Some people say that today’s teens are all video game addicts, that they spend their waking hours mind-melded to an electronic device with a screen. That’s not too far from the truth, but there’s another truth as well.

Many of these kids are amazingly smart and innovative.

The Gamer’s Education

There is a reason digital games are so addictive, and it’s actually good news. When you fail to reach a goal, you almost always get another chance in a game. You can try a different tactic, or finesse your approach until you figure out a way to succeed. Then you get to “level up.”

This is how the human brain naturally learns. It’s how most new things get invented and built. Video games reinforce that pattern, teaching kids to be resilient and persistent.

As a teacher, I got to see kids apply this persistence to the real world. I watched students approach everything like a video game. They would learn which answers would please a particular teacher. They would figure out just how to get the requisite amount of points on a project with the minimum amount of effort.

They would apply this technique to find the best ways to text in class without getting caught, to minimize their homework, to sell snacks to their classmates for extra money, and even to find a date.

None of these skills seem obviously useful in the traditional school classroom. But there are alternative ways of obtaining an education. I got involved in one of them early on, and I’m working on another one myself.

Education is going to become highly personalized and self-directed in the near future. Here are some of the results I think you can look forward to.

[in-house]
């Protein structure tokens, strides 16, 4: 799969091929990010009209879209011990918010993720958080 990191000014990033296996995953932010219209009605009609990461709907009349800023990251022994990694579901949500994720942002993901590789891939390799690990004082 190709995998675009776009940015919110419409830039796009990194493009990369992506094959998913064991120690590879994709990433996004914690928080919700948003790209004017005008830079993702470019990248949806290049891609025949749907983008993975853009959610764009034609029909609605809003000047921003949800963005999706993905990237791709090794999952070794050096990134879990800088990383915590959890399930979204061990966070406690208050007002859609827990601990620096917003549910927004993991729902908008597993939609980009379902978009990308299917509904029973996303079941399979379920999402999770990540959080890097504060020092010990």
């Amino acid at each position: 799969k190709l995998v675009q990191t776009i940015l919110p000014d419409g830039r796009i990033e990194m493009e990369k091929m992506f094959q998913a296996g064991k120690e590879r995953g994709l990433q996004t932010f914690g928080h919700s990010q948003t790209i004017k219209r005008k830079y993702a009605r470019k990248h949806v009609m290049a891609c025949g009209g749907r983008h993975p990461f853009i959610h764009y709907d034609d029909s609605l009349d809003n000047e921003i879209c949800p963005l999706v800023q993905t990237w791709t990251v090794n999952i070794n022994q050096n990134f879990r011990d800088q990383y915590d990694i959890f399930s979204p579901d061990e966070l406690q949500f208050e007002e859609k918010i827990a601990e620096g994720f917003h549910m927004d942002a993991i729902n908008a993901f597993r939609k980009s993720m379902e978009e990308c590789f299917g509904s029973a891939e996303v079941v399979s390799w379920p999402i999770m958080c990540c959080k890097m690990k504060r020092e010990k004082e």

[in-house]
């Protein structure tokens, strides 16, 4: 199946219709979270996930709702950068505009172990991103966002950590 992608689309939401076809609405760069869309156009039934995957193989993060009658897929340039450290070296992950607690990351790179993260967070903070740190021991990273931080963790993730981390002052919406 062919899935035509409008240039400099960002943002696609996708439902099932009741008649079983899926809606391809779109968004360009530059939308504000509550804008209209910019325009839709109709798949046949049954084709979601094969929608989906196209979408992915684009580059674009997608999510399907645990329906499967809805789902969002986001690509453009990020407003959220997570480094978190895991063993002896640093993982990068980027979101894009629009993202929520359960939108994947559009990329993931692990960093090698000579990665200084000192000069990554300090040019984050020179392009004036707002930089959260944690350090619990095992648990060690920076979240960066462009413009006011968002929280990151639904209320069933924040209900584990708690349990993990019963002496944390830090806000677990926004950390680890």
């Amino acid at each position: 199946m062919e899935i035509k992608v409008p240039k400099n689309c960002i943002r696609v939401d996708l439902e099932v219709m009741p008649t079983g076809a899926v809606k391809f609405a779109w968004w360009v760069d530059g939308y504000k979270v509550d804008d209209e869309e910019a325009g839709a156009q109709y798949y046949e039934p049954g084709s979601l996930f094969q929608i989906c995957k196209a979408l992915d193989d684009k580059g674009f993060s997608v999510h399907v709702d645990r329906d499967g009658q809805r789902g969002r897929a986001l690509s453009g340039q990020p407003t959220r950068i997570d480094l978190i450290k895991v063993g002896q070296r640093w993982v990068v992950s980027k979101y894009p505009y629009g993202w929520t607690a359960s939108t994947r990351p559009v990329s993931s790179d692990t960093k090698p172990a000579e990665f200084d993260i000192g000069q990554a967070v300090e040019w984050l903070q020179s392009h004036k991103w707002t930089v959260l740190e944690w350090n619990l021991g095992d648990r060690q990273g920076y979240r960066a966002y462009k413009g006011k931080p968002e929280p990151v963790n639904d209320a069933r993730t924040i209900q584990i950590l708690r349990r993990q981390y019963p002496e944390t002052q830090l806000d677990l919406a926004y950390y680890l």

Our Future

As a marketer, I’m a little bit scared. Even the best copywriting will only work if it’s added to videos, games, and apps. Even then, you’ better have a great product because the buyers of the future are going to be ruthless in their pursuit of whatever they want.

That said, if you can appeal to the emotions of this next generation, you’ll succeed as a marketer and an employer.

This is an exciting time to be in any kind of business. For myself, it’s an exciting time to be back in business. I’ve already collaborated with some young geniuses, and I look forward to hiring more of them to help you become more successful.

 

 

 

 

 

 

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A new type of content that breaks all the rules

If you don’t know Bill Bonner, he’s an extremely successful business owner and investor. Probably a quarter of a million subscribers read his financial advice, including me.

Funny thing, he likes to brag about his worst investment ever, something that is costing him every year and possibly adding grey hairs to his already wizened head.

There's a story behind this, if you can find it
There’s a story behind this, if you can find it

Several years ago, he “invested” in a large tract of land in rural Argentina. He mentions it in practically every blog post, email, and newsletter. It takes hours to reach the land from anywhere, on roads that are barely passable in fair weather and reduced to mud when it rains. He talks about ungrateful tenants who not only don’t pay their rent but expect him, as a rich gringo, to pay for their healthcare, their children’s education, and sometimes their groceries.